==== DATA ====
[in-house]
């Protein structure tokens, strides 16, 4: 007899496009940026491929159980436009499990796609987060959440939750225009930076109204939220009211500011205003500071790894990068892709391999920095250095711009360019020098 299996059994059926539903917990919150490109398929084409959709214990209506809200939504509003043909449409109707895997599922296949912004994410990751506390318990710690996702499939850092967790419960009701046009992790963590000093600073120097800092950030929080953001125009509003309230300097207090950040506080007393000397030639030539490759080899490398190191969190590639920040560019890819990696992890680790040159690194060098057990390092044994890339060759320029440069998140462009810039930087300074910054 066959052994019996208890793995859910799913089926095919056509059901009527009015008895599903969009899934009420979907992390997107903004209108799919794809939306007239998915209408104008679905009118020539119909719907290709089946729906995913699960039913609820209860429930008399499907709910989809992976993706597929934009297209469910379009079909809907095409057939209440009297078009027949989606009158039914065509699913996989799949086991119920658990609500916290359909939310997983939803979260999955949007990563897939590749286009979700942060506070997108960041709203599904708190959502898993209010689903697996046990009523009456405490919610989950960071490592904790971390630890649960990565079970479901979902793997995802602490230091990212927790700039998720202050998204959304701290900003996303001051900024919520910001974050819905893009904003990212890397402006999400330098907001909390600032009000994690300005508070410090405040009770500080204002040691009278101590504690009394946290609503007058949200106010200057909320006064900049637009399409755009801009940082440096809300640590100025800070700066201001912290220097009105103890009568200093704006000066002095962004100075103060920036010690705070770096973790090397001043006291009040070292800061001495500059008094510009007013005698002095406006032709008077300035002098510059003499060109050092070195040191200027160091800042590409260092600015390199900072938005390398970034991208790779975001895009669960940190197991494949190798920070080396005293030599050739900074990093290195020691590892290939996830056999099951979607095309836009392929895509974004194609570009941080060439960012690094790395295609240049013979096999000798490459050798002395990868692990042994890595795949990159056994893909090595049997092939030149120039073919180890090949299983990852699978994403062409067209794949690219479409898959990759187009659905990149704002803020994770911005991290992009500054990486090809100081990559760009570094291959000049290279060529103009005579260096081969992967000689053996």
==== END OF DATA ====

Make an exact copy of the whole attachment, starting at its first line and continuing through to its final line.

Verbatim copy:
[in-house]
């Protein structure tokens, strides 16, 4: 007899496009940026491929159980436009499990796609987060959440939750225009930076109204939220009211500011205003500071790894990068892709391999920095250095711009360019020098 299996059994059926539903917990919150490109398929084409959709214990209506809200939504509003043909449409109707895997599922296949912004994410990751506390318990710690996702499939850092967790419960009701046009992790963590000093600073120097800092950030929080953001125009509003309230300097207090950040506080007393000397030639030539490759080899490398190191969190590639920040560019890819990696992890680790040159690194060098057990390092044994890339060759320029440069998140462009810039930087300074910054 066959052994019996208890793995859910799913089926095919056509059901009527009015008895599903969009899934009420979907992390997107903004209108799919794809939306007239998915209408104008679905009118020539119909719907290709089946729906995913699960039913609820209860429930008399499907709910989809992976993706597929934009297209469910379009079909809907095409057939209440009297078009027949989606009158039914065509699913996989799949086991119920658990609500916290359909939310997983939803979260999955949007990563897939590749286009979700942060506070997108960041709203599904708190959502898993209010689903697996046990009523009456405490919610989950960071490592904790971390630890649960990565079970479901979902793997995802602490230091990212927790700039998720202050998204959304701290900003996303001051900024919520910001974050819905893009904003990212890397402006999400330098907001909390600032009000994690300005508070410090405040009770500080204002040691009278101590504690009394946290609503007058949200106010200057909320006064900049637009399409755009801009940082440096809300640590100025800070700066201001912290220097009105103890009568200093704006000066002095962004100075103060920036010690705070770096973790090397001043006291009040070292800061001495500059008094510009007013005698002095406006032709008077300035002098510059003499060109050092070195040191200027160091800042590409260092600015390199900072938005390398970034991208790779975001895009669960940190197991494949190798920070080396005293030599050739900074990093290195020691590892290939996830056999099951979607095309836009392929895509974004194609570009941080060439960012690094790395295609240049013979096999000798490459050798002395990868692990042994890595795949990159056994893909090595049997092939030149120039073919180890090949299983990852699978994403062409067209794949690219479409898959990759187009659905990149704002803020994770911005991290992009500054990486090809100081990559760009570094291959000049290279060529103009005579260096081969992967000689053996």